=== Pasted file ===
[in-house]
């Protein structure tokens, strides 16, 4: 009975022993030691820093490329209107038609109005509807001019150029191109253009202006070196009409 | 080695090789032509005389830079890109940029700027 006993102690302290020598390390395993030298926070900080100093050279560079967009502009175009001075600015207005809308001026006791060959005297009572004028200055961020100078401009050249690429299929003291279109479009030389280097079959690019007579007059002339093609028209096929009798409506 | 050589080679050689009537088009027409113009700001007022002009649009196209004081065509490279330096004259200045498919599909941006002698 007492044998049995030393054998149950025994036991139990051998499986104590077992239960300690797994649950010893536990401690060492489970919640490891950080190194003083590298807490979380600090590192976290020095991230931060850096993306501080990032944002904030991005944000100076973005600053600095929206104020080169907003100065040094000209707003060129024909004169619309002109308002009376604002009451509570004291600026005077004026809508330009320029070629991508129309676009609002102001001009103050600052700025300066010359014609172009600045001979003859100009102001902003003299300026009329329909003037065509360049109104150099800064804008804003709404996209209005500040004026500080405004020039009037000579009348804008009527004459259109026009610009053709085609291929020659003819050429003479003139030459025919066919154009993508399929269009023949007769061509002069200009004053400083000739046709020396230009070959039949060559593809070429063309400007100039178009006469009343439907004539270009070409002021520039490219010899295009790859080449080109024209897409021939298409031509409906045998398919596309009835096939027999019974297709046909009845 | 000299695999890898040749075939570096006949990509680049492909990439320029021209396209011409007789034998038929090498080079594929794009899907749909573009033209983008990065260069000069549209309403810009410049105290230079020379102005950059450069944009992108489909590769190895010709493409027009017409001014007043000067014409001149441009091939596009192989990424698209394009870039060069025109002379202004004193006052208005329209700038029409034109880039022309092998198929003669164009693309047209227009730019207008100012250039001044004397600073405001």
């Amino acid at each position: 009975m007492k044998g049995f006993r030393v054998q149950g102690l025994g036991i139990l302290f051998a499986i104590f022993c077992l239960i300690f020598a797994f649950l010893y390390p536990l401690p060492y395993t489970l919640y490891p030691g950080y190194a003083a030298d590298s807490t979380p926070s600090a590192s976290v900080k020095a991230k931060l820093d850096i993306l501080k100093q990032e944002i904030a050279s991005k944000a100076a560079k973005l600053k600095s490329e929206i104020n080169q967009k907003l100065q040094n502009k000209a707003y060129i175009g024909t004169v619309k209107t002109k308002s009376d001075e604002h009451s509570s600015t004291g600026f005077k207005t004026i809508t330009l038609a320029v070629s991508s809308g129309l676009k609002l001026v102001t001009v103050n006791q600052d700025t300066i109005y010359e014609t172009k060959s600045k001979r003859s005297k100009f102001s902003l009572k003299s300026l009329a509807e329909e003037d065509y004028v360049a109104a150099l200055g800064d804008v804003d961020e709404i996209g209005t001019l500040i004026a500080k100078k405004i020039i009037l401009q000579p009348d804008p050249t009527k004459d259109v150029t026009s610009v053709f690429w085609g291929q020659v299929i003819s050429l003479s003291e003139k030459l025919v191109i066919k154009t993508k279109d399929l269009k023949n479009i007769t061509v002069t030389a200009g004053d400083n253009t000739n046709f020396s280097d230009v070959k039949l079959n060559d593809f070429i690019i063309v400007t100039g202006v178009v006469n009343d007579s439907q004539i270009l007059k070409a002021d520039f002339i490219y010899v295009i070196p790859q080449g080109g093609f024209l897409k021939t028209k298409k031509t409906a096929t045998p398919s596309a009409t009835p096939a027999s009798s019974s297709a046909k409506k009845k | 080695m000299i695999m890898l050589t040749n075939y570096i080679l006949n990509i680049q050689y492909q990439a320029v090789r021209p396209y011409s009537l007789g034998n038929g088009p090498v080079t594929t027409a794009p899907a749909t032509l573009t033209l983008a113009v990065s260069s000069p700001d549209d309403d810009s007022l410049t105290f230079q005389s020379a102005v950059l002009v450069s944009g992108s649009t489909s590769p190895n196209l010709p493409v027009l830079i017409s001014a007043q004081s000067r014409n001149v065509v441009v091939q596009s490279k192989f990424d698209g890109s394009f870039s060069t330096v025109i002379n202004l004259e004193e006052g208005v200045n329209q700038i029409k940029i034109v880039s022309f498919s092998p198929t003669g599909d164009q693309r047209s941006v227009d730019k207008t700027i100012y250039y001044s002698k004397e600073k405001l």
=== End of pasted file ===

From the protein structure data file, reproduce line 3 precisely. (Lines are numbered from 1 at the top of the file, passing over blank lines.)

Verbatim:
């Amino acid at each position: 009975m007492k044998g049995f006993r030393v054998q149950g102690l025994g036991i139990l302290f051998a499986i104590f022993c077992l239960i300690f020598a797994f649950l010893y390390p536990l401690p060492y395993t489970l919640y490891p030691g950080y190194a003083a030298d590298s807490t979380p926070s600090a590192s976290v900080k020095a991230k931060l820093d850096i993306l501080k100093q990032e944002i904030a050279s991005k944000a100076a560079k973005l600053k600095s490329e929206i104020n080169q967009k907003l100065q040094n502009k000209a707003y060129i175009g024909t004169v619309k209107t002109k308002s009376d001075e604002h009451s509570s600015t004291g600026f005077k207005t004026i809508t330009l038609a320029v070629s991508s809308g129309l676009k609002l001026v102001t001009v103050n006791q600052d700025t300066i109005y010359e014609t172009k060959s600045k001979r003859s005297k100009f102001s902003l009572k003299s300026l009329a509807e329909e003037d065509y004028v360049a109104a150099l200055g800064d804008v804003d961020e709404i996209g209005t001019l500040i004026a500080k100078k405004i020039i009037l401009q000579p009348d804008p050249t009527k004459d259109v150029t026009s610009v053709f690429w085609g291929q020659v299929i003819s050429l003479s003291e003139k030459l025919v191109i066919k154009t993508k279109d399929l269009k023949n479009i007769t061509v002069t030389a200009g004053d400083n253009t000739n046709f020396s280097d230009v070959k039949l079959n060559d593809f070429i690019i063309v400007t100039g202006v178009v006469n009343d007579s439907q004539i270009l007059k070409a002021d520039f002339i490219y010899v295009i070196p790859q080449g080109g093609f024209l897409k021939t028209k298409k031509t409906a096929t045998p398919s596309a009409t009835p096939a027999s009798s019974s297709a046909k409506k009845k | 080695m000299i695999m890898l050589t040749n075939y570096i080679l006949n990509i680049q050689y492909q990439a320029v090789r021209p396209y011409s009537l007789g034998n038929g088009p090498v080079t594929t027409a794009p899907a749909t032509l573009t033209l983008a113009v990065s260069s000069p700001d549209d309403d810009s007022l410049t105290f230079q005389s020379a102005v950059l002009v450069s944009g992108s649009t489909s590769p190895n196209l010709p493409v027009l830079i017409s001014a007043q004081s000067r014409n001149v065509v441009v091939q596009s490279k192989f990424d698209g890109s394009f870039s060069t330096v025109i002379n202004l004259e004193e006052g208005v200045n329209q700038i029409k940029i034109v880039s022309f498919s092998p198929t003669g599909d164009q693309r047209s941006v227009d730019k207008t700027i100012y250039y001044s002698k004397e600073k405001l």